Once Works Well was pure technology. Now it seeks merely to divert.
Pansy subjects - Verse! Opera! Domestic trivia! - are now commonplace.
The 300-word limit for posts is retained. The ego is enlarged

Thursday, 9 September 2010

Text, with added value

Unlike Rick who came to Casablanca for the waters (Police Chief: But there are no waters here. Rick: I was misinformed.) the BBs came to Prague to hear/see opera and were not misinformed. Good music at half London prices. The initial target of four had to be cut down to Figaro (fine ensemble in small Estates Theatre with limited onstage resources) and Magic Flute (State Opera House; directorial flaws; first-rate Papageno and Pamina). A marionette version of Don Giovanni was avoided, possibly due to prejudice.

In the daytime we were guided electro-magnetically by Julia who enhanced her Prague Polymath status. Discouraged by Sunday crowds at the Castle we accepted her default and stared tranquilly at the handwritten conductor’s score of Beethoven Five in nearby Lobkowski Palace. The following day, as a further antidote to excess humanity, a text (Julia texts as naturally as breathing, but much more quickly) directed us to an all-embracing cliff-top view of the Vltava and an adjacent cemetery containing Dvorak, Smetana, Capek and Neruda.

Tomorrow again, as we stood bemused by a string of cubist Picassos at the National Gallery another text arrived at midday suggesting we lunch at the Bohemian Bagel “just across the road”.

Text-Julia is witty, sympathetic and ever on tap. Real-life, three-dimensional Julia offers fiercely fast conversation driven by enthusiasm over a Wikipedia range. Unsurprisingly polymathic, of course, but she listens with equal intensity and that’s unbeatable. And her husband answered my bedevilled question about Henry James in a couple of gentle and concise sentences. The best holidays are not architecture but people over dinner.


Plutarch said...

The Bohemian Bagel is the sort of name you wouldn't believe possible if you came upon it by chance.

Friends over dinner are not just the best holidays, but one of the best things that life has to offer.

Julia said...

I didn't get a chance to tell you, but Bohemia Bagel is owned by the same person who opened and put together the Communist Museum. The owner's nickname is Big Glenn, and he is an American who has lived here so long he has entered the history books.

Thank you for the epigram, I've always wanted one! And you know it was a complete pleasure for me to have you two here. I felt quite sad knowing that Prague was BBless once you left. Looking forward to seeing you guys in Hereford next.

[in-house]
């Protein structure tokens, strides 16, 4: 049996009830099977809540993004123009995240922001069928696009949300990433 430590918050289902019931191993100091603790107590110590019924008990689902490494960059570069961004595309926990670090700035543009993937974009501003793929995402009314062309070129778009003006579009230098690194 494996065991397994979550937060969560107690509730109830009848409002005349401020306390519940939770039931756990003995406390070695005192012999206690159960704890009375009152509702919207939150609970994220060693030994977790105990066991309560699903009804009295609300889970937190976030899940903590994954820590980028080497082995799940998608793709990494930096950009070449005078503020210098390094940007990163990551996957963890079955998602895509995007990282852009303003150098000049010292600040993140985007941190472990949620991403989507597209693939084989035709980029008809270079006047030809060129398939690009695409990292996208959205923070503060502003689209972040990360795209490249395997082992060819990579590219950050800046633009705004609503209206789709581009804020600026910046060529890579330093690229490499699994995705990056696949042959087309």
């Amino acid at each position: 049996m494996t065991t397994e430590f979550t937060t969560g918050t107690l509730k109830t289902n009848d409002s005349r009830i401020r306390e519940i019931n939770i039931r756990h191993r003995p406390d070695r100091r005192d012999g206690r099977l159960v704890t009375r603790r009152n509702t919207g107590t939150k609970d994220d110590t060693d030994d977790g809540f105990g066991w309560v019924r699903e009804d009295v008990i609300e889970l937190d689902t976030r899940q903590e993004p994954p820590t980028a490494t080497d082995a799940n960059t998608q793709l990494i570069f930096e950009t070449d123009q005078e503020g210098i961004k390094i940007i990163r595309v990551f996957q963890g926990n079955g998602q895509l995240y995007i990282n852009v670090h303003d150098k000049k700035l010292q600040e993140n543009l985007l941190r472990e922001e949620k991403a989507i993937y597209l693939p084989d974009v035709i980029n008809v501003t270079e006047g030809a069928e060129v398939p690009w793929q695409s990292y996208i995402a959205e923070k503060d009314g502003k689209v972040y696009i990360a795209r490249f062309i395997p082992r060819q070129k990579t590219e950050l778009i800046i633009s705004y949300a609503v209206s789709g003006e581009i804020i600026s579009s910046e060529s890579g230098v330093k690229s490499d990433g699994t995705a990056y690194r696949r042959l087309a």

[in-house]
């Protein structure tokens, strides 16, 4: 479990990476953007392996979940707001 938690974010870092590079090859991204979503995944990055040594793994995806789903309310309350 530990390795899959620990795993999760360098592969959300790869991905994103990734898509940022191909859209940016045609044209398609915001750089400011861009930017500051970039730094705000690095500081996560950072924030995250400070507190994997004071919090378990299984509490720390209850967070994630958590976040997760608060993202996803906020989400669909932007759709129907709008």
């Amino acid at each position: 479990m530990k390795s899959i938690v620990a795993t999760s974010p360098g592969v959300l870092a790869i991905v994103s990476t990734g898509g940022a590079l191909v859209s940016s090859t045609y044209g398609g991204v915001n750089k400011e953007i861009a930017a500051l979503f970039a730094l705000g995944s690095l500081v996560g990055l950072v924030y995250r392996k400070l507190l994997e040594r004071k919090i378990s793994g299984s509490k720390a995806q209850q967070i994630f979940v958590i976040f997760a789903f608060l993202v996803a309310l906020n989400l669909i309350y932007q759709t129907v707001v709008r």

marja-leena said...

What a grand sounding holiday in one of my favourite cities! I heartily agree that it's the friends there that make a place so special.

Hattie said...

Prague is still crowded? Dang, as we say in these parts.
What made that holiday for us were relatives of the woman I was traveling with. So many memories.

herhimnbryn said...

Now I want to go to Prague!

How wonderful to have your very own friendly text guide and then to meet up and share a meal.

Avus said...

Thoroughly enjoyed this example of expertly crafted reportage, BB.
An odd coincidence is that we investigated Henry James' house (Lamb House - National Trust) in Rye a few days ago.

Rouchswalwe said...

So while you were in Prague, I was eating toasted marshmallows and listening to Beagles braying. But we all of us enjoyed our dinner with friends! But BB ... missing the marionettes?! Ach nein!

Barrett Bonden said...

Plutarch: Used in a novel Bohemian Bagel would start so many inappropriate hares in the reader's mind it would defeat its inclusion. Friends over dinner: the quality of such events can be divided into three: (a) one looks at one's watch and asks how much longer will this meal last, (b) one looks at one's watch and one regrets time has passed so quickly, (c) one doesn't look at one's watch. The meal at Lokal (on top of everything a terrific name for a restaurant) fell into category (d) where one enters a non-time continuum.

Julia: You deserve more than an epigram. I do hope we have the opportunity to return the favour in Herefordshire though the messages will arrive not as texts (I'm not quick enough) but as fragments of parchment attached to the legs of ring-doves.

M-L: Since doing this post it seems everyone I've known, or am related to, has been to Prague. And the reaction has been unanimous.

Hattie: The key seems to be to have less obvious things to do on Saturday and Sunday.

HHB: I knew that Julia had provided this service for other friends and relations. But it seemed unique for us.

Avus: I mentioned Rye House to you after you described a very evocative cycling itinerary over Kentish roads I'm fairly familiar with. You admitted then, I think, you were not a James fan and you had my sympathy; he is a very tough row to hoe. Even so Rye House seems a worthwhile destination.

RW (zS): I mentioned your reaction to Mrs BB as we drove to the supermarket half an hour ago and she laughed aloud. She explains that had I seen the puppets I would have been alone. She fears them.

Lucy said...

I've never been to Prague, and now I wish even more that I had, but I have had coffee with Julia and Will, so I have shared one part of your experience!

Barrett Bonden said...

Lucy: As well as the dinner referred to, Julia met us at our hotel, took us to a swanky coffee house with Ritzian echoes, outlined the programme for our stay and refused point blank to allow us to pay. I made notes about this and other aspects of 3D Julia, then on reflection asked her permission to use one of the the more personal anecdotes (as yet unposted). She asked to see my notes and read them out aloud - a feat so remarkable, given my appalling handwriting, that I was forced to add yet another string to her polymathic bow.